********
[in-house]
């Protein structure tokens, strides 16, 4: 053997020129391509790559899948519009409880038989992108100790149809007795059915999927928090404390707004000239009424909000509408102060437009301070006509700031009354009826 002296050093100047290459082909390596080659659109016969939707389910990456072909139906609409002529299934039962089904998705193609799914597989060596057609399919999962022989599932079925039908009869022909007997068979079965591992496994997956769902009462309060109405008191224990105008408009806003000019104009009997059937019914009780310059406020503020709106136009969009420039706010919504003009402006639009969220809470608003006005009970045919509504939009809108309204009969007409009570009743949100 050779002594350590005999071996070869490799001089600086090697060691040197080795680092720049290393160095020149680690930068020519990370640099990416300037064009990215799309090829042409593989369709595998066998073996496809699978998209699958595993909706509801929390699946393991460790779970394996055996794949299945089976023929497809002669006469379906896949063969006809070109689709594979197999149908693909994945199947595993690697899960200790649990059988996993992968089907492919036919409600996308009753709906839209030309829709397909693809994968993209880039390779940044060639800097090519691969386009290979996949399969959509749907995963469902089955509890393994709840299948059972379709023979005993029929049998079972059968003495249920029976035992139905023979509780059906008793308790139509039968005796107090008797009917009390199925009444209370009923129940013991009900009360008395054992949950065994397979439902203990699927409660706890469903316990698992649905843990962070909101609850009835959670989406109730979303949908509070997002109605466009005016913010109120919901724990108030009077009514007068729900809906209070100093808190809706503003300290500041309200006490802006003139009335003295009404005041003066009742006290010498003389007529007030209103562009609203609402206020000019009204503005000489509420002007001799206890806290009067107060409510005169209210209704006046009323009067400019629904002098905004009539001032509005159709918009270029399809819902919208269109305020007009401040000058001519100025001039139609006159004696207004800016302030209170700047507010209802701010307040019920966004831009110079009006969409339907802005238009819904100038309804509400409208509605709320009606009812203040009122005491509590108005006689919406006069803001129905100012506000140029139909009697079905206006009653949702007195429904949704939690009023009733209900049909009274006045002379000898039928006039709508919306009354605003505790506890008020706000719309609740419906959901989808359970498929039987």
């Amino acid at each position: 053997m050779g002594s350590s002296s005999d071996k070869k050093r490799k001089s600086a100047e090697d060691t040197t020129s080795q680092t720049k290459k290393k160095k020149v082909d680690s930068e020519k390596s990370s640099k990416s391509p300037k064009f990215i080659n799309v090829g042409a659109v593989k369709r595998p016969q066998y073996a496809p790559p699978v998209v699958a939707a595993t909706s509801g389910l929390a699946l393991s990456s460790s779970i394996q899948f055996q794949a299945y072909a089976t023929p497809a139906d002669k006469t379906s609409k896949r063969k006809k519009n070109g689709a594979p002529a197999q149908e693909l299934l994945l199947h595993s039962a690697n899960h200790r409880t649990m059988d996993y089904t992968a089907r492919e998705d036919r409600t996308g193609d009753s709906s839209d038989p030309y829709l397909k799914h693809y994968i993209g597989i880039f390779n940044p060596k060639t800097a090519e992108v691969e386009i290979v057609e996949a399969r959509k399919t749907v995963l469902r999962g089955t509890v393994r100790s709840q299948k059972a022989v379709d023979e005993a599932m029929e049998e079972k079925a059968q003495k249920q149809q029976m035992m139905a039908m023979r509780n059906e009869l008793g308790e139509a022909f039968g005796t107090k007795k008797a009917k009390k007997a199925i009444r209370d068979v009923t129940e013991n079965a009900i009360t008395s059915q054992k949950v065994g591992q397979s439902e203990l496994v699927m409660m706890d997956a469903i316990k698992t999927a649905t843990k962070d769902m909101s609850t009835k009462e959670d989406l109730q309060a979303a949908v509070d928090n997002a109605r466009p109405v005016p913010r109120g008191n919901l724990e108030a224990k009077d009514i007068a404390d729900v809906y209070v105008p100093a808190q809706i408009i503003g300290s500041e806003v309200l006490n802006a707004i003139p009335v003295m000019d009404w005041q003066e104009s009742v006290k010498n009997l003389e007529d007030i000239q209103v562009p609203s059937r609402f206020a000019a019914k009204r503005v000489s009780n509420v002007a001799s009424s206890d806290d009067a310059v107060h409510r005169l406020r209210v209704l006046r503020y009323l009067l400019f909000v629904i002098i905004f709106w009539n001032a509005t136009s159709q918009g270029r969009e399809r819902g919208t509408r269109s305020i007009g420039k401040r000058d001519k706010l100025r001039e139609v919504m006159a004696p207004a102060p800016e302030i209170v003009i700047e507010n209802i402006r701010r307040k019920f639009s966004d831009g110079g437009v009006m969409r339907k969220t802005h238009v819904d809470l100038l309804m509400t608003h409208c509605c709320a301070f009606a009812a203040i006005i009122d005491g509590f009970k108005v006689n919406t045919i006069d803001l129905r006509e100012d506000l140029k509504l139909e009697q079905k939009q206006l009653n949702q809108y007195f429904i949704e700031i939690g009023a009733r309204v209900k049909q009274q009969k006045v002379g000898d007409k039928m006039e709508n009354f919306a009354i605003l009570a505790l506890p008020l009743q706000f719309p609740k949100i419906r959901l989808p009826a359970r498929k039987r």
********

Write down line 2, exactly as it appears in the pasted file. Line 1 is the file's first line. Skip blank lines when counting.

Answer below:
């Protein structure tokens, strides 16, 4: 053997020129391509790559899948519009409880038989992108100790149809007795059915999927928090404390707004000239009424909000509408102060437009301070006509700031009354009826 002296050093100047290459082909390596080659659109016969939707389910990456072909139906609409002529299934039962089904998705193609799914597989060596057609399919999962022989599932079925039908009869022909007997068979079965591992496994997956769902009462309060109405008191224990105008408009806003000019104009009997059937019914009780310059406020503020709106136009969009420039706010919504003009402006639009969220809470608003006005009970045919509504939009809108309204009969007409009570009743949100 050779002594350590005999071996070869490799001089600086090697060691040197080795680092720049290393160095020149680690930068020519990370640099990416300037064009990215799309090829042409593989369709595998066998073996496809699978998209699958595993909706509801929390699946393991460790779970394996055996794949299945089976023929497809002669006469379906896949063969006809070109689709594979197999149908693909994945199947595993690697899960200790649990059988996993992968089907492919036919409600996308009753709906839209030309829709397909693809994968993209880039390779940044060639800097090519691969386009290979996949399969959509749907995963469902089955509890393994709840299948059972379709023979005993029929049998079972059968003495249920029976035992139905023979509780059906008793308790139509039968005796107090008797009917009390199925009444209370009923129940013991009900009360008395054992949950065994397979439902203990699927409660706890469903316990698992649905843990962070909101609850009835959670989406109730979303949908509070997002109605466009005016913010109120919901724990108030009077009514007068729900809906209070100093808190809706503003300290500041309200006490802006003139009335003295009404005041003066009742006290010498003389007529007030209103562009609203609402206020000019009204503005000489509420002007001799206890806290009067107060409510005169209210209704006046009323009067400019629904002098905004009539001032509005159709918009270029399809819902919208269109305020007009401040000058001519100025001039139609006159004696207004800016302030209170700047507010209802701010307040019920966004831009110079009006969409339907802005238009819904100038309804509400409208509605709320009606009812203040009122005491509590108005006689919406006069803001129905100012506000140029139909009697079905206006009653949702007195429904949704939690009023009733209900049909009274006045002379000898039928006039709508919306009354605003505790506890008020706000719309609740419906959901989808359970498929039987």